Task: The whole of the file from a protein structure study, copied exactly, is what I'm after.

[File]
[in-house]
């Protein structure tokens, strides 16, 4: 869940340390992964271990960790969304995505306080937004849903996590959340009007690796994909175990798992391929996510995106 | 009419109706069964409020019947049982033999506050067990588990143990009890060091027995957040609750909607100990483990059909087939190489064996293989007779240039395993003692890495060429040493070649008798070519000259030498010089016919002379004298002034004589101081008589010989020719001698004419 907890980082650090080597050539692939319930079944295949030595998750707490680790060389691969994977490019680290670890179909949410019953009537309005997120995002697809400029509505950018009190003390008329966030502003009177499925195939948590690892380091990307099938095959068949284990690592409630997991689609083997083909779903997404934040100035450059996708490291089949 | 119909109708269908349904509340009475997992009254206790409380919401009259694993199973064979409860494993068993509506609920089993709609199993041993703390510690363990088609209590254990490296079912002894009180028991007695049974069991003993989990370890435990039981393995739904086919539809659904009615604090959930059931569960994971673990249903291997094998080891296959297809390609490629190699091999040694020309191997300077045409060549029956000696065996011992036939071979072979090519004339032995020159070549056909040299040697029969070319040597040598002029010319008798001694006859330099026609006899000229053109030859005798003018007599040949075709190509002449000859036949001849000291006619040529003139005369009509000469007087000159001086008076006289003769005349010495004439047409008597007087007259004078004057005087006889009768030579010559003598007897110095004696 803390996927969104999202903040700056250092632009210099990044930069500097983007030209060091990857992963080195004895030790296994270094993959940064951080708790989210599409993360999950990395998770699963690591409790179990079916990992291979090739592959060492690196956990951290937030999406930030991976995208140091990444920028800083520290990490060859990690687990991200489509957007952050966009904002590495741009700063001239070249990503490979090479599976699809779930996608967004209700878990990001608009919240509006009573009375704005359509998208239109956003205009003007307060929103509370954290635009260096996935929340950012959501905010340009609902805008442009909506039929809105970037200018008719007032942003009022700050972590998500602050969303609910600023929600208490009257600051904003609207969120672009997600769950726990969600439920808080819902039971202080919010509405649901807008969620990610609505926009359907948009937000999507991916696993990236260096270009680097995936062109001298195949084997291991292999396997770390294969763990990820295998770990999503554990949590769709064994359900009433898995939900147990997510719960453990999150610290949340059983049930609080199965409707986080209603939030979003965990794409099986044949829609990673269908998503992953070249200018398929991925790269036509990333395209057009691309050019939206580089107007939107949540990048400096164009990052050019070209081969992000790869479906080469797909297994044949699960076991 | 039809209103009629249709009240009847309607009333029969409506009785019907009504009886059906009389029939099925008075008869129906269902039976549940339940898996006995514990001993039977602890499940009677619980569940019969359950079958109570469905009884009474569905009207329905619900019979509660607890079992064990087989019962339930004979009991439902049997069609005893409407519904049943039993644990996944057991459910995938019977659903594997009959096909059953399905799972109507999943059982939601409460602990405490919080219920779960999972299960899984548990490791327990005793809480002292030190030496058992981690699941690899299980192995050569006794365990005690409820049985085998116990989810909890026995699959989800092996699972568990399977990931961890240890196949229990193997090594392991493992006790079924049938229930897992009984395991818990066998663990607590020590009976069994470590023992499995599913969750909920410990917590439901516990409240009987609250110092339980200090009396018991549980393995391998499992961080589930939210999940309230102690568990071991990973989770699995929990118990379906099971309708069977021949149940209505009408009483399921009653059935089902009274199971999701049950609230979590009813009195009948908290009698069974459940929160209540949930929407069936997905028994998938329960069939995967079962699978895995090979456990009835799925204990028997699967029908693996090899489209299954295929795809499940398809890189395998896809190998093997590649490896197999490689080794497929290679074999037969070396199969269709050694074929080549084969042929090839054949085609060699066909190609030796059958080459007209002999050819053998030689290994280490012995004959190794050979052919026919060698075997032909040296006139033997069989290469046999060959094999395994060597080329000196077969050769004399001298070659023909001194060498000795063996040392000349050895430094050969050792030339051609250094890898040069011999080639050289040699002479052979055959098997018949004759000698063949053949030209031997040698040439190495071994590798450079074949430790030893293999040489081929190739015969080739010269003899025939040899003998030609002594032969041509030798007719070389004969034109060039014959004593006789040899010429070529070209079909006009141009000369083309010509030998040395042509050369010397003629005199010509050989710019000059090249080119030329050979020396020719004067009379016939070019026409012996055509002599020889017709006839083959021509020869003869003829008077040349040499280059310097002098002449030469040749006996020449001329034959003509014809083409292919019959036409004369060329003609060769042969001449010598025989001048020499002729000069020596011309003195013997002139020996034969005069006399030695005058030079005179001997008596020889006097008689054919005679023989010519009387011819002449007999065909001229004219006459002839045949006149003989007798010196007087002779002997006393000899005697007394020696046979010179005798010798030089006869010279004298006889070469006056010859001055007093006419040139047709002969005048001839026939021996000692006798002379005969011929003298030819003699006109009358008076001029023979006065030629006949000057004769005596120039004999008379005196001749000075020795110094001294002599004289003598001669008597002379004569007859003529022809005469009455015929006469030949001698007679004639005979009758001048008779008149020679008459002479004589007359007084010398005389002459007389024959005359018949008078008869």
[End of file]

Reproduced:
[in-house]
């Protein structure tokens, strides 16, 4: 869940340390992964271990960790969304995505306080937004849903996590959340009007690796994909175990798992391929996510995106 | 009419109706069964409020019947049982033999506050067990588990143990009890060091027995957040609750909607100990483990059909087939190489064996293989007779240039395993003692890495060429040493070649008798070519000259030498010089016919002379004298002034004589101081008589010989020719001698004419 907890980082650090080597050539692939319930079944295949030595998750707490680790060389691969994977490019680290670890179909949410019953009537309005997120995002697809400029509505950018009190003390008329966030502003009177499925195939948590690892380091990307099938095959068949284990690592409630997991689609083997083909779903997404934040100035450059996708490291089949 | 119909109708269908349904509340009475997992009254206790409380919401009259694993199973064979409860494993068993509506609920089993709609199993041993703390510690363990088609209590254990490296079912002894009180028991007695049974069991003993989990370890435990039981393995739904086919539809659904009615604090959930059931569960994971673990249903291997094998080891296959297809390609490629190699091999040694020309191997300077045409060549029956000696065996011992036939071979072979090519004339032995020159070549056909040299040697029969070319040597040598002029010319008798001694006859330099026609006899000229053109030859005798003018007599040949075709190509002449000859036949001849000291006619040529003139005369009509000469007087000159001086008076006289003769005349010495004439047409008597007087007259004078004057005087006889009768030579010559003598007897110095004696 803390996927969104999202903040700056250092632009210099990044930069500097983007030209060091990857992963080195004895030790296994270094993959940064951080708790989210599409993360999950990395998770699963690591409790179990079916990992291979090739592959060492690196956990951290937030999406930030991976995208140091990444920028800083520290990490060859990690687990991200489509957007952050966009904002590495741009700063001239070249990503490979090479599976699809779930996608967004209700878990990001608009919240509006009573009375704005359509998208239109956003205009003007307060929103509370954290635009260096996935929340950012959501905010340009609902805008442009909506039929809105970037200018008719007032942003009022700050972590998500602050969303609910600023929600208490009257600051904003609207969120672009997600769950726990969600439920808080819902039971202080919010509405649901807008969620990610609505926009359907948009937000999507991916696993990236260096270009680097995936062109001298195949084997291991292999396997770390294969763990990820295998770990999503554990949590769709064994359900009433898995939900147990997510719960453990999150610290949340059983049930609080199965409707986080209603939030979003965990794409099986044949829609990673269908998503992953070249200018398929991925790269036509990333395209057009691309050019939206580089107007939107949540990048400096164009990052050019070209081969992000790869479906080469797909297994044949699960076991 | 039809209103009629249709009240009847309607009333029969409506009785019907009504009886059906009389029939099925008075008869129906269902039976549940339940898996006995514990001993039977602890499940009677619980569940019969359950079958109570469905009884009474569905009207329905619900019979509660607890079992064990087989019962339930004979009991439902049997069609005893409407519904049943039993644990996944057991459910995938019977659903594997009959096909059953399905799972109507999943059982939601409460602990405490919080219920779960999972299960899984548990490791327990005793809480002292030190030496058992981690699941690899299980192995050569006794365990005690409820049985085998116990989810909890026995699959989800092996699972568990399977990931961890240890196949229990193997090594392991493992006790079924049938229930897992009984395991818990066998663990607590020590009976069994470590023992499995599913969750909920410990917590439901516990409240009987609250110092339980200090009396018991549980393995391998499992961080589930939210999940309230102690568990071991990973989770699995929990118990379906099971309708069977021949149940209505009408009483399921009653059935089902009274199971999701049950609230979590009813009195009948908290009698069974459940929160209540949930929407069936997905028994998938329960069939995967079962699978895995090979456990009835799925204990028997699967029908693996090899489209299954295929795809499940398809890189395998896809190998093997590649490896197999490689080794497929290679074999037969070396199969269709050694074929080549084969042929090839054949085609060699066909190609030796059958080459007209002999050819053998030689290994280490012995004959190794050979052919026919060698075997032909040296006139033997069989290469046999060959094999395994060597080329000196077969050769004399001298070659023909001194060498000795063996040392000349050895430094050969050792030339051609250094890898040069011999080639050289040699002479052979055959098997018949004759000698063949053949030209031997040698040439190495071994590798450079074949430790030893293999040489081929190739015969080739010269003899025939040899003998030609002594032969041509030798007719070389004969034109060039014959004593006789040899010429070529070209079909006009141009000369083309010509030998040395042509050369010397003629005199010509050989710019000059090249080119030329050979020396020719004067009379016939070019026409012996055509002599020889017709006839083959021509020869003869003829008077040349040499280059310097002098002449030469040749006996020449001329034959003509014809083409292919019959036409004369060329003609060769042969001449010598025989001048020499002729000069020596011309003195013997002139020996034969005069006399030695005058030079005179001997008596020889006097008689054919005679023989010519009387011819002449007999065909001229004219006459002839045949006149003989007798010196007087002779002997006393000899005697007394020696046979010179005798010798030089006869010279004298006889070469006056010859001055007093006419040139047709002969005048001839026939021996000692006798002379005969011929003298030819003699006109009358008076001029023979006065030629006949000057004769005596120039004999008379005196001749000075020795110094001294002599004289003598001669008597002379004569007859003529022809005469009455015929006469030949001698007679004639005979009758001048008779008149020679008459002479004589007359007084010398005389002459007389024959005359018949008078008869």